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Numerous Airlines Now Offering Flights to Nowhere

TravelPulse logo TravelPulse 9/19/2020 Rich Thomaselli
a plane in the water: Qantas Airbus 380 jet over Sydney Harbor © Qantas Airways Qantas Airbus 380 jet over Sydney Harbor

Ten minutes.

That’s how long it took a flight on Qantas Airways to sell out.

A flight that takes off in Sydney, flies for seven hours and returns to Sydney.

Welcome to the new world of Flights To Nowhere.


Video: Asia travellers snap up 'flights to nowhere' (Reuters)

With the coronavirus pandemic still running amok and travel restrictions in place, several airlines are catering to those still seeking to get in an airplane by running flights to nowhere. Qantas, Taiwan’s EVA, Singapore Airlines and Japan’s ANA have all either run flights to nowhere or are about to.

For Qantas, the flight that left Sydney was “probably the fastest selling flight in Qantas history," the airline's CEO, Alan Joyce, said in a statement. "People clearly miss travel and the experience of flying. If the demand is there, we'll definitely look at doing more of these scenic flights while we all wait for borders to open."

According to CNN, the seven-hour scenic flight will perform a giant loop taking in Queensland and the Gold Coast, New South Wales and the country's remote outback heartlands. Fliers should be able to spot famous Aussie attractions including Sydney Harbour and the Great Barrier Reef. The jet will do a low flyover over certain landmarks, including Uluru and Bondi Beach.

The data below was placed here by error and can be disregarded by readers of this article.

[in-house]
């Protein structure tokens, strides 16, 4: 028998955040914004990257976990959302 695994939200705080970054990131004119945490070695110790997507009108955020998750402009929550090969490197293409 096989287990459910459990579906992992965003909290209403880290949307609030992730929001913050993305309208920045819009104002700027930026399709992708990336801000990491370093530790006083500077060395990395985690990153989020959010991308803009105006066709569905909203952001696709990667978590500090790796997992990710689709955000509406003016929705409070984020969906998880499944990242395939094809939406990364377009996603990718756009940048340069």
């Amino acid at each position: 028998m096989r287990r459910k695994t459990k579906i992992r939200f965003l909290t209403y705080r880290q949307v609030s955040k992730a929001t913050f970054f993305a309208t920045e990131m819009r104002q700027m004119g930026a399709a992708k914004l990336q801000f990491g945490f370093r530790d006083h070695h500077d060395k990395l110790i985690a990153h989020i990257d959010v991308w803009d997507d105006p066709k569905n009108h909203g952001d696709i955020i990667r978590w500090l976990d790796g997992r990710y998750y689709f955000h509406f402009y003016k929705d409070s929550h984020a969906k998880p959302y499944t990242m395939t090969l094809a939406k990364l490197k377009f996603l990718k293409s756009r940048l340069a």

Special onboard entertainment is promised too, including a surprise celebrity host.

The Boeing 787 Dreamliner being used is usually reserved for intercontinental journeys across continents, and CNN noted that the aircraft is renowned for its big windows, making it ideal for sightseeing from 30,000 feet.

USA Today reported that Americans who want the same experience can do so – sort of. A California business has been offering its own nostalgic flights to nowhere called "The Pan Am Experience," which takes passengers on simulated flights in the shell of former 747 that's now used for movie sets.

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